People Power of 1986 electrified the decade with hopefulness. On April 19, 1986 the museum opened at its new address on the ground floor of the Benpres Building in Pasig City’s Ortigas Center (title pages). Seven members from the small staff that had kept the collections intact and the services alive through critical times were on hand to awaken new programs for new times.
That same year, Roberto M. Lopez, the founder’s youngest son, became active with the foundation and expanded its modern art collection. Aside from nineteenth-century treasures, his father had owned modern art by Fernando Amorsolo (declared the first Philippine National Artist in 1972), Vicente S. Manansala (made a National Artist for Painting in 1981), Anita Magsaysay-Ho, Nena Saguil, and other painters of merit. Roberto added works including those by three painters who would later be declared National Artists: Benedicto Cabrera, Ang Kiukok, and Arturo Luz. Selections were determined with art consultant Rod. Paras Perez.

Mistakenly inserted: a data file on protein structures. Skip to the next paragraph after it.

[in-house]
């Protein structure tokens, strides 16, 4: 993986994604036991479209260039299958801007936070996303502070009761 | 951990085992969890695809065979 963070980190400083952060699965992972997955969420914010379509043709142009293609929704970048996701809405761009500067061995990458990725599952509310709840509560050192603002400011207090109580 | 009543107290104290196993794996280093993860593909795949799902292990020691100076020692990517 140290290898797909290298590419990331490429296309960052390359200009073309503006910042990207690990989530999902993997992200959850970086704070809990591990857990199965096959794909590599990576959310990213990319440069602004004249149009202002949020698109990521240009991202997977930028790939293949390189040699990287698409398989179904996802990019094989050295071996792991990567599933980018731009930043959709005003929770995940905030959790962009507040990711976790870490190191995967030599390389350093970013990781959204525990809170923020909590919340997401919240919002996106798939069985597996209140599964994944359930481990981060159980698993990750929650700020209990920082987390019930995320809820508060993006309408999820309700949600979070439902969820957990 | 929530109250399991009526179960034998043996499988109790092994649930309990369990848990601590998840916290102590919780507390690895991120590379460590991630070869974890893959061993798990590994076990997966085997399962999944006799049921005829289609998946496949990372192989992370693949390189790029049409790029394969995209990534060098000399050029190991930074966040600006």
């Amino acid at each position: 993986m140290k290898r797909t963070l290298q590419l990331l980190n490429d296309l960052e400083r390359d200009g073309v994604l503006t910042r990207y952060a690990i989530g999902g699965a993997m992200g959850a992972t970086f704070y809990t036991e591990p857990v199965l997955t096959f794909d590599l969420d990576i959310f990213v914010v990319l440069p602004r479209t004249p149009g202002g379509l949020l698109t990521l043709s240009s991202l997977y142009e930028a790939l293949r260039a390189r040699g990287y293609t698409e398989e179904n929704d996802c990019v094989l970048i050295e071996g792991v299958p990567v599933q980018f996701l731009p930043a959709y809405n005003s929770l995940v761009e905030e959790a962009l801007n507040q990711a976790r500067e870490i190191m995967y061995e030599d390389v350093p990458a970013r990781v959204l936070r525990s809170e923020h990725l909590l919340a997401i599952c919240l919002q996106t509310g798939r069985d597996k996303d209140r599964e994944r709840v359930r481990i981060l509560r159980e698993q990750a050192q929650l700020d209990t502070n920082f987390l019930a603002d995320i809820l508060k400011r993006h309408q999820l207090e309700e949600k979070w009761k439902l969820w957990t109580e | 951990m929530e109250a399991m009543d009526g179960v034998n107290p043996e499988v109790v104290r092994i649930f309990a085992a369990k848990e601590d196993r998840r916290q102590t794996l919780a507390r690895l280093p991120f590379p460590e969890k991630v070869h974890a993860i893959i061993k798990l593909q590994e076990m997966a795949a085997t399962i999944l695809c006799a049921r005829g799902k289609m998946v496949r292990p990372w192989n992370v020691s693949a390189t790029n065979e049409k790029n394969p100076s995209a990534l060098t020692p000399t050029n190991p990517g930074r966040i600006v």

It was a decade of adjusting to the new and slightly smaller location. The Benpres Building offered improved accessibility for library and museum users and a conservation environment better than the saline, sea breeze-constrained and flood-threatened Lancaster address.
During the 1980s, seeds were sown for the museum to review its role. Stakeholders clamored for government to support the national patrimony, honor freedom of expression, and encourage creativity. The museum awakened to a complex culture scene that catalyzed the growth of public and private museums, libraries, art galleries, art contests, and publishing ventures in need of new and larger audiences as well as vigorous sponsorships. Established cultural institutions prepared for a competitive future.